Hard-won, long-lasting organic search results are valuable but most digital marketing strategies have an element of paid promotion, too.
There’s no shortage of options on the paid side, from display and SEM to native ads, social media advertising, out-of-home (OOH) and digital out-of-home (DOOH), and beyond.
Expanding your knowledge of online advertising fundamentals means understanding:
Staying current on what’s happening in the ever-evolving paid media landscape is essential for all digital marketers – not only those directly responsible for campaign management.
For SEO pros, email marketers, content marketers, and the CMOs who drive strategy, developing a deeper understanding of paid media can help you make better use of it for complementing and augmenting all types of campaigns.
Social media is still a great channel for getting found and engaging potential customers.
Business features vary by platform but at the very least, your brand should claim all available profiles and listings. If you are less active on some, use the description or attributes to point prospects to connect on your more active channels.
Some forget that Twitter, LinkedIn, Facebook, and other networks each have search functions of their own that consumers can use to find relevant businesses, too.
On social, consumers are looking for brands to be authentic and responsive. They may be reading reviews on Facebook or niche social networks before converting, so monitoring for and responding to new reviews is key.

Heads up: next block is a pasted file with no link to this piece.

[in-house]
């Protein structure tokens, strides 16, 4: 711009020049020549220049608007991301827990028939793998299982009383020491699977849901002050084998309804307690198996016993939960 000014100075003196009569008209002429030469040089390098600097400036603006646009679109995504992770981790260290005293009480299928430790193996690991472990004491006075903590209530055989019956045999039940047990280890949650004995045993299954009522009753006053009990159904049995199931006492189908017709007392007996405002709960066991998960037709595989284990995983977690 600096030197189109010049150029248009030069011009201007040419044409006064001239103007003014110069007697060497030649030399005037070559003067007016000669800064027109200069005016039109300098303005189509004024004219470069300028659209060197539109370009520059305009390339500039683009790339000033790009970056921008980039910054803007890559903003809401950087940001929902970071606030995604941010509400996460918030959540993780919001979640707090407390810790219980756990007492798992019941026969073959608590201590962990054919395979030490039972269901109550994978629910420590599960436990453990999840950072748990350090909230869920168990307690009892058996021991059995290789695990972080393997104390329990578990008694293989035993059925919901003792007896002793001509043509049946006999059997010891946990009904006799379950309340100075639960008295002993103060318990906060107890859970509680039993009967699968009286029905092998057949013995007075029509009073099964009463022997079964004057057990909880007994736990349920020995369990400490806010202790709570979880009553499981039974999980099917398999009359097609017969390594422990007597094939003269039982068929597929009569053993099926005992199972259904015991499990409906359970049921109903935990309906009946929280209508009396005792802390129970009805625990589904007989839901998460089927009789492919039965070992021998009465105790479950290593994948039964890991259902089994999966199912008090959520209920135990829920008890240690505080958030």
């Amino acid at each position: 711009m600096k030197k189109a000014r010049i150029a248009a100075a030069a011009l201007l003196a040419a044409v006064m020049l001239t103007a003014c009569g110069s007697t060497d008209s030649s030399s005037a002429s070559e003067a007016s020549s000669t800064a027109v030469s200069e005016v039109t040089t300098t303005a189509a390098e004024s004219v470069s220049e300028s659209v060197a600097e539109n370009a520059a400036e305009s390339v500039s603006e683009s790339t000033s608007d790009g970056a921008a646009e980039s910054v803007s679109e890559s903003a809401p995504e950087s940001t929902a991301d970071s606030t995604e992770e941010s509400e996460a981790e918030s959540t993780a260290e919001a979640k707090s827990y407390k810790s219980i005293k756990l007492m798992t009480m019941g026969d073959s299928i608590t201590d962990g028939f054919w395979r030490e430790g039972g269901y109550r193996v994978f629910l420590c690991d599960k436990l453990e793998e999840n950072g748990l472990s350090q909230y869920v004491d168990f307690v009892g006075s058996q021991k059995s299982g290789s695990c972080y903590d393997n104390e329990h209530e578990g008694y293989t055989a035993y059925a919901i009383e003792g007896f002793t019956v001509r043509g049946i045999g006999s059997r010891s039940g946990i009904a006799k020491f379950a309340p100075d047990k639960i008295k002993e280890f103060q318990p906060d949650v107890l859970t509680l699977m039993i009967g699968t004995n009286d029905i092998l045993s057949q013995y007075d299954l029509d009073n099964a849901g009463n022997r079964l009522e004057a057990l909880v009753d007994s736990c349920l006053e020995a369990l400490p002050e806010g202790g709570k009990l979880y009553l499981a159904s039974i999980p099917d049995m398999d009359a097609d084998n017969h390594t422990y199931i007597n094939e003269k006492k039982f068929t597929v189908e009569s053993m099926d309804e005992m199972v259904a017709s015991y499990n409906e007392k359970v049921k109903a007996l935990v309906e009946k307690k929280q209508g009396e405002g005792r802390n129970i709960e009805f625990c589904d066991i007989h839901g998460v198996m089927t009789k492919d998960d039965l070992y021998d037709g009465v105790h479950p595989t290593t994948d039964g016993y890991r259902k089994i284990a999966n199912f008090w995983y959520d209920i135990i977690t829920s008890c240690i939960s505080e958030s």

Have workflows and permissions in place to ensure front-line social marketers are empowered to engage but there are brand protections in place. Have clearly defined customer service and issue escalation processes available to ensure each interaction is as positive and useful as possible.
The Coronavirus pandemic taught many a marketing team about the risks of relying solely on historic data to guide future performance.
Having access to real-time (or as near real-time as possible) analytics is essential in a world where technological innovations, financial and socioeconomic factors, and more can change the business landscape in the blink of an eye.
Again, this is an area where you may not be entirely proficient – and that’s okay. You do not need to achieve mastery in Google Analytics 4 to put it to work for your organization.
Rather, you should have a base understanding of what analytics platforms are available, which types of data deliver the most valuable insights, and what types of professionals can best drive your analytical processes.
This awareness will help you build a team and select the tools you’ll use to fuel the next fundamental area of digital marketing on our list: business intelligence.